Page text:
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Letter from Benjamin Hawkins and Hugh Williamson to Alexander Martin
Hawkins, Benjamin, 1754-1816; Williamson, Hugh, 1735-1819
October 19, 1783
Volume 16, Pages 900-906

HON’S. HUGH WILLIAMSON & BENJAMIN HAWKINS TO GOV. MARTIN.
[From Executive Letter Book.]

Princeton, October the 19th, 1783.

Sir:

In our last we informed your Excellency that the definitive Treaties between the late beligerent powers, tho’ the most important

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points had been adjusted, were none of them compleated on the 27th of July. We shall now endeavour to state some of the reasons respecting ours.

Our Ministers had endeavoured to insert some Commercial stipulations in our treaty and the British Ministers partly through negligence since they have heard our ports are open or through indecision occasioned by ignorance of the Subject have apparently studied to avoid it. They knew not how far the British Acts of navigation ought to be specified to commercial considerations drawn from peculiar circumstances of the present crisis. They say virtual and substantial reciprocity they are willing to give, that literal reciprocity is impossible as much from our engagements as from their system of navigation. We want the substance and not the shadow, which we take virtual and substantial reciprocity to be, and as there is not at present a disposition to give it to us, our ministers seem to be of opinion to drop all Commercial articles and leave every thing of that kind to a future special treaty to be made either in Europe or America as Congress may think fit to order.

That you may clearly understand the ideas the British Ministry entertain respecting our Commerce with their West India Islands, we send you the following extract of a letter from a confidential person to the President of Congress.

“On the 8th of August I waited on Lord North and desired his opinion of the proclamation respecting our Commerce with their West India Islands. He with great apparent candor told me that the proclamation and the principle on which it was formed, would undoubtedly be adhered to, during the continuance of the Act of Parliament under which it was issued; that Parliament must then determine respecting future measures; that he could not presume to know what that determination might be though it seemed to him probable, that the same system and principles would be accepted, and continued, that the Navigation Act had been the resource and support of the British naval power, and must not be infringed without urgent necessity; that he was desirous of supporting a good understanding with the United States by all means compatible with the interest of Great Britain, but that the Americans after making themselves independent were unreasonable in desiring privileges, which never had been granted to any independent people, especially as they appeared to have,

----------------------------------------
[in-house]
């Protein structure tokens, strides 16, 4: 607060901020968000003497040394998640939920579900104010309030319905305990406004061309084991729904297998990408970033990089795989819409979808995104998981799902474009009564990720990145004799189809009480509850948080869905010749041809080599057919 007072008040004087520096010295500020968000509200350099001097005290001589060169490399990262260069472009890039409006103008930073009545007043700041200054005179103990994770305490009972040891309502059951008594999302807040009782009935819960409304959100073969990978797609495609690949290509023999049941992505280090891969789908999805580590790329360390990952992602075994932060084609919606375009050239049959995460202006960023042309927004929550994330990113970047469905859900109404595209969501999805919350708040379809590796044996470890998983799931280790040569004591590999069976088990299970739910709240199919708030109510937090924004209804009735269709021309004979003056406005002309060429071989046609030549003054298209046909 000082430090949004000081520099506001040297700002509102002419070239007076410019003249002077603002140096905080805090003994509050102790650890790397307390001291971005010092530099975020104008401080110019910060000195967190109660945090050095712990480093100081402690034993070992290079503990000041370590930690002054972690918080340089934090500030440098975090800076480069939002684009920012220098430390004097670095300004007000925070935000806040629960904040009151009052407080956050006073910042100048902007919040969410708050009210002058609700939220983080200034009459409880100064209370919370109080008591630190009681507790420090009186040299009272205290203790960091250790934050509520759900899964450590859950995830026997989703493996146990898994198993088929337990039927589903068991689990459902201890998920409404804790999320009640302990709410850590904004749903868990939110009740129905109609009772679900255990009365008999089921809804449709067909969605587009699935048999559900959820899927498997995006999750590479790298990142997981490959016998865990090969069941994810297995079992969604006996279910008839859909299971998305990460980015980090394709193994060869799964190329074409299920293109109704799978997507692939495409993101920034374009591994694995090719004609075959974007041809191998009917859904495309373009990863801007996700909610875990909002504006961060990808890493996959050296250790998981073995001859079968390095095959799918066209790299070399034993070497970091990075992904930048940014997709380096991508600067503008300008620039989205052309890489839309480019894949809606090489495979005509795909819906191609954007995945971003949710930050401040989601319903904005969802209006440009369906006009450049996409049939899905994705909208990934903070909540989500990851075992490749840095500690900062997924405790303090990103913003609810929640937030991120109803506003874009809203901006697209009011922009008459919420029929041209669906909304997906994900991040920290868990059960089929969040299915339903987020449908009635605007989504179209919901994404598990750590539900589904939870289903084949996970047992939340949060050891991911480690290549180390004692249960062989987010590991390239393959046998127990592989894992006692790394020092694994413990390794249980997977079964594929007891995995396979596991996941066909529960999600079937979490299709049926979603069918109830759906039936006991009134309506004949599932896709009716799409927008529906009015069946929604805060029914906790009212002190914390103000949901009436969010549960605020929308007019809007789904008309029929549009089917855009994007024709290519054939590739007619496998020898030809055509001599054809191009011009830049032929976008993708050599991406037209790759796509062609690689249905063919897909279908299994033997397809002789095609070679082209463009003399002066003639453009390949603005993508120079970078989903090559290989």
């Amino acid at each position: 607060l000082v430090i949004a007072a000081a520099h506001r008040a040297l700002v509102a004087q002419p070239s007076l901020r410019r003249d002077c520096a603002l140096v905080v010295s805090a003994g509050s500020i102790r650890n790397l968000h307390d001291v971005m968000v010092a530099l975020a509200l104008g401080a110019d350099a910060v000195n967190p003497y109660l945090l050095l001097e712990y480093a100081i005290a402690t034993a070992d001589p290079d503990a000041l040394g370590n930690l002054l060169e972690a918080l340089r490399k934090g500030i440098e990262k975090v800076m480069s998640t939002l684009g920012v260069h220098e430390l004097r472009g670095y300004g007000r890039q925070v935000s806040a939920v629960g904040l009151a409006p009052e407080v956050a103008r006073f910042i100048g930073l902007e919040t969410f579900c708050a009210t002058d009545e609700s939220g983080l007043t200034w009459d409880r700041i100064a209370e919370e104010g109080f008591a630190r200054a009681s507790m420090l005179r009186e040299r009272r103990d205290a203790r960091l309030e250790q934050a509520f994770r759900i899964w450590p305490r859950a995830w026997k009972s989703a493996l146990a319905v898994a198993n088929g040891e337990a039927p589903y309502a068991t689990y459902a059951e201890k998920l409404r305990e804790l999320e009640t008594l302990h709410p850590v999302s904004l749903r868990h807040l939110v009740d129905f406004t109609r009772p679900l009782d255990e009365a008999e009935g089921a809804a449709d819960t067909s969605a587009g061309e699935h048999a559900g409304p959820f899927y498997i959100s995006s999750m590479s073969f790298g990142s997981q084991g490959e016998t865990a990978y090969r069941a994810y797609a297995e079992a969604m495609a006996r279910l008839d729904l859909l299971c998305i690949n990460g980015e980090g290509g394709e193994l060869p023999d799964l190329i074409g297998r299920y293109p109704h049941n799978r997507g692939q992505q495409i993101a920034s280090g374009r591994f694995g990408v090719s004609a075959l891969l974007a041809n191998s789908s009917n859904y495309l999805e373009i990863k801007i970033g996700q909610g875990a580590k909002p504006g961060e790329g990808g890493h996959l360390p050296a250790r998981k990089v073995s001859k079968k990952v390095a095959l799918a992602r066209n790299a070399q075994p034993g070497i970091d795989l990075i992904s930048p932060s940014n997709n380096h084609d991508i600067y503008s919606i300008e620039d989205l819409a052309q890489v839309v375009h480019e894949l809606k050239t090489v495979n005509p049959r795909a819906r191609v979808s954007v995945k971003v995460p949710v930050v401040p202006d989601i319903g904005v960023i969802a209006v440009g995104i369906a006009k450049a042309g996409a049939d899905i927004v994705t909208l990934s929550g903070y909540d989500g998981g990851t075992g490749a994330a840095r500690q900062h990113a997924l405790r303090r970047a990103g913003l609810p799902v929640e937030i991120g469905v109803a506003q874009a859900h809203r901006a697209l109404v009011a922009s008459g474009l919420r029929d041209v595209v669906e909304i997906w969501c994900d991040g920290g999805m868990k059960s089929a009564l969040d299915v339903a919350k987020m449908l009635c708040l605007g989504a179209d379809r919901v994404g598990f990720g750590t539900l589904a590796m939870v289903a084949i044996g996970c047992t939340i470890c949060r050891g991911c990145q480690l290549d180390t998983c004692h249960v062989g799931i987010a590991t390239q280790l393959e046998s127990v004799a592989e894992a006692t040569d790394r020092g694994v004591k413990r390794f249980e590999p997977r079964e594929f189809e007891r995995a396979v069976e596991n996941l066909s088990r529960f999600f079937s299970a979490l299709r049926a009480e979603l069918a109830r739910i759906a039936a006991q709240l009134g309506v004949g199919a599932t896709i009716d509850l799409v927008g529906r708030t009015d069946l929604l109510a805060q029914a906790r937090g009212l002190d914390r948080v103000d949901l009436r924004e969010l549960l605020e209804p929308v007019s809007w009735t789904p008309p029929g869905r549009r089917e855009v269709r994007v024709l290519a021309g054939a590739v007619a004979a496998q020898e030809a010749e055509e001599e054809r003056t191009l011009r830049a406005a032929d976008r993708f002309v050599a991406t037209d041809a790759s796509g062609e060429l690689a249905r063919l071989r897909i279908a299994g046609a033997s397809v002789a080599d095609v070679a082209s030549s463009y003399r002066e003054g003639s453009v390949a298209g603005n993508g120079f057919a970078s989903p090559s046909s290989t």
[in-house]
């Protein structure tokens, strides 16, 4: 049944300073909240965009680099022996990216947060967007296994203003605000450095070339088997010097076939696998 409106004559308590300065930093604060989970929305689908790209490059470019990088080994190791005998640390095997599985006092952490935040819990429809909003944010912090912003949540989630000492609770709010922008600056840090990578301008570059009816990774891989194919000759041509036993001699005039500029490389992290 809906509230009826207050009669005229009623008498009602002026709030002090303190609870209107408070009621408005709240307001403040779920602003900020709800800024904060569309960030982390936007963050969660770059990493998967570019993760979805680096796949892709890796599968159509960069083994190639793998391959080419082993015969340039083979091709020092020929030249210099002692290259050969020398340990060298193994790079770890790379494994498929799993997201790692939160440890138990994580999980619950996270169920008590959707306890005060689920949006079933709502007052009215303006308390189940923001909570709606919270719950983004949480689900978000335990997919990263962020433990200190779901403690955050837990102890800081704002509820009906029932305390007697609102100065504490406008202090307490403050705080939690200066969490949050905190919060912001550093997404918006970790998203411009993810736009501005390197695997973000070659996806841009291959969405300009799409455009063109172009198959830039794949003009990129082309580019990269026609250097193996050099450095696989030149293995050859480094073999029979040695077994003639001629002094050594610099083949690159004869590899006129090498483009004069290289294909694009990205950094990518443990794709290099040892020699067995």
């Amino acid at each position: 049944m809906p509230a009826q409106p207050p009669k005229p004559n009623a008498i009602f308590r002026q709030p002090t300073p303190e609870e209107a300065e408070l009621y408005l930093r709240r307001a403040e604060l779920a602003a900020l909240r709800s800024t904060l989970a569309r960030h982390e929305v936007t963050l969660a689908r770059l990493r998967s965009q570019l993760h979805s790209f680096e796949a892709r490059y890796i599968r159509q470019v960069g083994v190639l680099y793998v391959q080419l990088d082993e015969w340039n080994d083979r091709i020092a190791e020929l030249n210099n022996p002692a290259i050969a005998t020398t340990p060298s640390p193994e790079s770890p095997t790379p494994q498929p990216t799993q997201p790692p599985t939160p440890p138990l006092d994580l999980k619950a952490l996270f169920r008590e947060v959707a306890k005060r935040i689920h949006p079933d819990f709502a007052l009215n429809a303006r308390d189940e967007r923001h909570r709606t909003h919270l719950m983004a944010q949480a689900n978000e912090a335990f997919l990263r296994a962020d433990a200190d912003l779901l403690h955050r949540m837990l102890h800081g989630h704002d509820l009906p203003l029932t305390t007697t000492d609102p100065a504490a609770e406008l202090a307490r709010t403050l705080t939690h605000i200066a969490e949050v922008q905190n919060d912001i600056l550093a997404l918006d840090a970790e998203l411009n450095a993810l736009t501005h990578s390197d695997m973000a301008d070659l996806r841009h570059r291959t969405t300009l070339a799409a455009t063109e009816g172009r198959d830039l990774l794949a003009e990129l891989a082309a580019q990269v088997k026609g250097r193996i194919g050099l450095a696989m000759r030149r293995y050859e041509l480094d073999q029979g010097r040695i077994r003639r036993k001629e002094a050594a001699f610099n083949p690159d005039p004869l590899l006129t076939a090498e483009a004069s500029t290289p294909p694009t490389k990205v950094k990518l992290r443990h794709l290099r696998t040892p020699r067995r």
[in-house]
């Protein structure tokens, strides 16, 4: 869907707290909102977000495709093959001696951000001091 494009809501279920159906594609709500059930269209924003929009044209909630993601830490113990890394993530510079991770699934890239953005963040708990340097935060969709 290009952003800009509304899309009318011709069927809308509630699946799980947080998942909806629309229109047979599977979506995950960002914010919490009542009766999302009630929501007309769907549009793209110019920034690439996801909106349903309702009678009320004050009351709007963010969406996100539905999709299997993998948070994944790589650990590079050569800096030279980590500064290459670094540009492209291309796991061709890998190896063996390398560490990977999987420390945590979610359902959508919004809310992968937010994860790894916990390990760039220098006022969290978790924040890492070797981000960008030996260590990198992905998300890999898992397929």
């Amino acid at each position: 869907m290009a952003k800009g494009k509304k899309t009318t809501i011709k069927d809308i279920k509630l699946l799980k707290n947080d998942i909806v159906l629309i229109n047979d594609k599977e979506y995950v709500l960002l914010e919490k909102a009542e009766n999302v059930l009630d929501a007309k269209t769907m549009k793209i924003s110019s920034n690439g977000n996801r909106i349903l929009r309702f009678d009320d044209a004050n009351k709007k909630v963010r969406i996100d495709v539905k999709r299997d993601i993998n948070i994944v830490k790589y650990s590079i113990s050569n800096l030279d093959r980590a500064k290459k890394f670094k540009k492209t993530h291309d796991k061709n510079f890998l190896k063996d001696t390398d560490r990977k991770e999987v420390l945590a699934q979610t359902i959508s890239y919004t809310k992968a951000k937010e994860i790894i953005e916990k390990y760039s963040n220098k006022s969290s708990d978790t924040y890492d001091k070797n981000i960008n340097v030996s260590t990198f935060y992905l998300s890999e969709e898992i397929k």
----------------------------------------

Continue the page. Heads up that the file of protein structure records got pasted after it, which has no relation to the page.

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neither the inclination nor the ability to give any adequate advantages to Great Britain in return. I intimated my opinion of a probability that the United States would retaliate & in consequence of their being deprived of the privilege of carrying their own produce to the British Islands would prevent its being by British vessels: to which his Lordship replied that the United States had doubtless the right to adopt such a measure, but in so doing they would necessarily deprive themselves of the best and indeed the only sufficient market for their produce, obstruct the growth, agriculture and commerce of their own Country, and injure themselves much more than they would injure Great Britain whose West India Colonies had been able to subsist during the late War, without supplies from the United States and might do it much better hereafter by those which they could be able to obtain from Ireland, Canada and Nova Scotia & St. Johns; that these supplies might indeed cost something more than those which the United States could furnish, and that the West Indian planters might perhaps complain as men usually do against what hurts their own particular interest, but that he could not think such complaints of any importance in a matter so essential to the existence to the British Navigation; that in War Great Britain was exposed to much expence and difficulty in defending her best West Indian Colonies and at all times gave them exclusively the benefits of her market depriving herself in their favour of the advantages of purchasing Sugar, &c., of other Countries & thereby enabling British West Indian planters to obtain higher prices for their produce than the planters of any other nation, and that unless Great Britain in return for these favors, could exclusively enjoy the benefits of their navigation, it would in his private opinion be much better to let them become independent like the United States. His Lordship further observed that he had no expectation of a commercial treaty with the United States at least for a considerable time; that indeed he saw no great reason to desire it Congress having so little power or influence that if a treaty was concluded, the several States probably would not ratify or observe it.”